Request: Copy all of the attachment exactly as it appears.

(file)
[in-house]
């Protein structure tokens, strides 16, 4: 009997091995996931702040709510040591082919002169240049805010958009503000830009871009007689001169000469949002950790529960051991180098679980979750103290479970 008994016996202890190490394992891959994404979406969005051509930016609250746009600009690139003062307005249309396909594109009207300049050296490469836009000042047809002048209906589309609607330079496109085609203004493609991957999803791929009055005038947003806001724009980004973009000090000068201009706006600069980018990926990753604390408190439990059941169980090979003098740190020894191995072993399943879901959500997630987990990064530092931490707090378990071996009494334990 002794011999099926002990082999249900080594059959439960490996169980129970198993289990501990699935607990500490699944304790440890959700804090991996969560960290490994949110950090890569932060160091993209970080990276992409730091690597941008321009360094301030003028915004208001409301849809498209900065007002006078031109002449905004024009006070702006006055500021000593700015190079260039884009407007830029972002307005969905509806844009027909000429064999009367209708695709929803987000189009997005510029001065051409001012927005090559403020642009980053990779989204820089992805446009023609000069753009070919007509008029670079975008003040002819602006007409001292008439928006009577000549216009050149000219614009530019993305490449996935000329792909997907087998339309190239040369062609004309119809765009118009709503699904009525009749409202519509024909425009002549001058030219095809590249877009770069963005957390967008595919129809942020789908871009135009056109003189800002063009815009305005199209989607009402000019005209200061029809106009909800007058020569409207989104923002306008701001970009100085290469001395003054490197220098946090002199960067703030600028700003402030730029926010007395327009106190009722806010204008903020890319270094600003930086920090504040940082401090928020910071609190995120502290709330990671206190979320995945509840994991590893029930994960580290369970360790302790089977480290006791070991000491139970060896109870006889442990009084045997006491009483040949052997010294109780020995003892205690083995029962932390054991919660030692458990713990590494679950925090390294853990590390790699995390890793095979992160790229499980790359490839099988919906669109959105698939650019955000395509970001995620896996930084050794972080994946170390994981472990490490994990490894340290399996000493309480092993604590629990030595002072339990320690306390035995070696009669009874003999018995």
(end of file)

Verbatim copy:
[in-house]
């Protein structure tokens, strides 16, 4: 009997091995996931702040709510040591082919002169240049805010958009503000830009871009007689001169000469949002950790529960051991180098679980979750103290479970 008994016996202890190490394992891959994404979406969005051509930016609250746009600009690139003062307005249309396909594109009207300049050296490469836009000042047809002048209906589309609607330079496109085609203004493609991957999803791929009055005038947003806001724009980004973009000090000068201009706006600069980018990926990753604390408190439990059941169980090979003098740190020894191995072993399943879901959500997630987990990064530092931490707090378990071996009494334990 002794011999099926002990082999249900080594059959439960490996169980129970198993289990501990699935607990500490699944304790440890959700804090991996969560960290490994949110950090890569932060160091993209970080990276992409730091690597941008321009360094301030003028915004208001409301849809498209900065007002006078031109002449905004024009006070702006006055500021000593700015190079260039884009407007830029972002307005969905509806844009027909000429064999009367209708695709929803987000189009997005510029001065051409001012927005090559403020642009980053990779989204820089992805446009023609000069753009070919007509008029670079975008003040002819602006007409001292008439928006009577000549216009050149000219614009530019993305490449996935000329792909997907087998339309190239040369062609004309119809765009118009709503699904009525009749409202519509024909425009002549001058030219095809590249877009770069963005957390967008595919129809942020789908871009135009056109003189800002063009815009305005199209989607009402000019005209200061029809106009909800007058020569409207989104923002306008701001970009100085290469001395003054490197220098946090002199960067703030600028700003402030730029926010007395327009106190009722806010204008903020890319270094600003930086920090504040940082401090928020910071609190995120502290709330990671206190979320995945509840994991590893029930994960580290369970360790302790089977480290006791070991000491139970060896109870006889442990009084045997006491009483040949052997010294109780020995003892205690083995029962932390054991919660030692458990713990590494679950925090390294853990590390790699995390890793095979992160790229499980790359490839099988919906669109959105698939650019955000395509970001995620896996930084050794972080994946170390994981472990490490994990490894340290399996000493309480092993604590629990030595002072339990320690306390035995070696009669009874003999018995």